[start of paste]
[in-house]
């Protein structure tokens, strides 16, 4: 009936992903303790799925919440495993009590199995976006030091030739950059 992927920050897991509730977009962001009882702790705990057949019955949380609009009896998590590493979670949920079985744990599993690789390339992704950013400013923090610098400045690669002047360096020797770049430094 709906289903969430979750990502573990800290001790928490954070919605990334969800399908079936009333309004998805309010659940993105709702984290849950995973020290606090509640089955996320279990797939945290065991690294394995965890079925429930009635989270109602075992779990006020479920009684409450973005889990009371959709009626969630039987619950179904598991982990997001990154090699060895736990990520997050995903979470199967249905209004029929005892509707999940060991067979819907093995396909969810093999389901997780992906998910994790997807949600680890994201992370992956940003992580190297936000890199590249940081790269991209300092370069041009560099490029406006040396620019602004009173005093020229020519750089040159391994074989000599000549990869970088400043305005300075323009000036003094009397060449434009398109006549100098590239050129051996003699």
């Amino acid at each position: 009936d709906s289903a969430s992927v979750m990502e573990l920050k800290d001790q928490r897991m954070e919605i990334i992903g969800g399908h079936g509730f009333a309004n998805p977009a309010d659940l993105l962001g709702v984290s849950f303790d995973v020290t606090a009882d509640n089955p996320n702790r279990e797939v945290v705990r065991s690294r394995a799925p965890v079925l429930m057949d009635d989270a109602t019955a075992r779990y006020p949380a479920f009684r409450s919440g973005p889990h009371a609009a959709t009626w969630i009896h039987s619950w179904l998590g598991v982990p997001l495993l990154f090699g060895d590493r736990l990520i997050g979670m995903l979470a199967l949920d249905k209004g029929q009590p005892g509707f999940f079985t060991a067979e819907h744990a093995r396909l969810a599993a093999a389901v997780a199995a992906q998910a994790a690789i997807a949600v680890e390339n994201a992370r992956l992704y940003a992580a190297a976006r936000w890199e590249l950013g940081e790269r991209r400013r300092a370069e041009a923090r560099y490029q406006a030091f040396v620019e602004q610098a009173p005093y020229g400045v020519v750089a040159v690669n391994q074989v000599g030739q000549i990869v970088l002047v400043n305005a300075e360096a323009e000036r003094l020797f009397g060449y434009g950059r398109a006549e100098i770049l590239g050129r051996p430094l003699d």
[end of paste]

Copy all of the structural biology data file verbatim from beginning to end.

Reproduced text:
[in-house]
């Protein structure tokens, strides 16, 4: 009936992903303790799925919440495993009590199995976006030091030739950059 992927920050897991509730977009962001009882702790705990057949019955949380609009009896998590590493979670949920079985744990599993690789390339992704950013400013923090610098400045690669002047360096020797770049430094 709906289903969430979750990502573990800290001790928490954070919605990334969800399908079936009333309004998805309010659940993105709702984290849950995973020290606090509640089955996320279990797939945290065991690294394995965890079925429930009635989270109602075992779990006020479920009684409450973005889990009371959709009626969630039987619950179904598991982990997001990154090699060895736990990520997050995903979470199967249905209004029929005892509707999940060991067979819907093995396909969810093999389901997780992906998910994790997807949600680890994201992370992956940003992580190297936000890199590249940081790269991209300092370069041009560099490029406006040396620019602004009173005093020229020519750089040159391994074989000599000549990869970088400043305005300075323009000036003094009397060449434009398109006549100098590239050129051996003699």
């Amino acid at each position: 009936d709906s289903a969430s992927v979750m990502e573990l920050k800290d001790q928490r897991m954070e919605i990334i992903g969800g399908h079936g509730f009333a309004n998805p977009a309010d659940l993105l962001g709702v984290s849950f303790d995973v020290t606090a009882d509640n089955p996320n702790r279990e797939v945290v705990r065991s690294r394995a799925p965890v079925l429930m057949d009635d989270a109602t019955a075992r779990y006020p949380a479920f009684r409450s919440g973005p889990h009371a609009a959709t009626w969630i009896h039987s619950w179904l998590g598991v982990p997001l495993l990154f090699g060895d590493r736990l990520i997050g979670m995903l979470a199967l949920d249905k209004g029929q009590p005892g509707f999940f079985t060991a067979e819907h744990a093995r396909l969810a599993a093999a389901v997780a199995a992906q998910a994790a690789i997807a949600v680890e390339n994201a992370r992956l992704y940003a992580a190297a976006r936000w890199e590249l950013g940081e790269r991209r400013r300092a370069e041009a923090r560099y490029q406006a030091f040396v620019e602004q610098a009173p005093y020229g400045v020519v750089a040159v690669n391994q074989v000599g030739q000549i990869v970088l002047v400043n305005a300075e360096a323009e000036r003094l020797f009397g060449y434009g950059r398109a006549e100098i770049l590239g050129r051996p430094l003699d």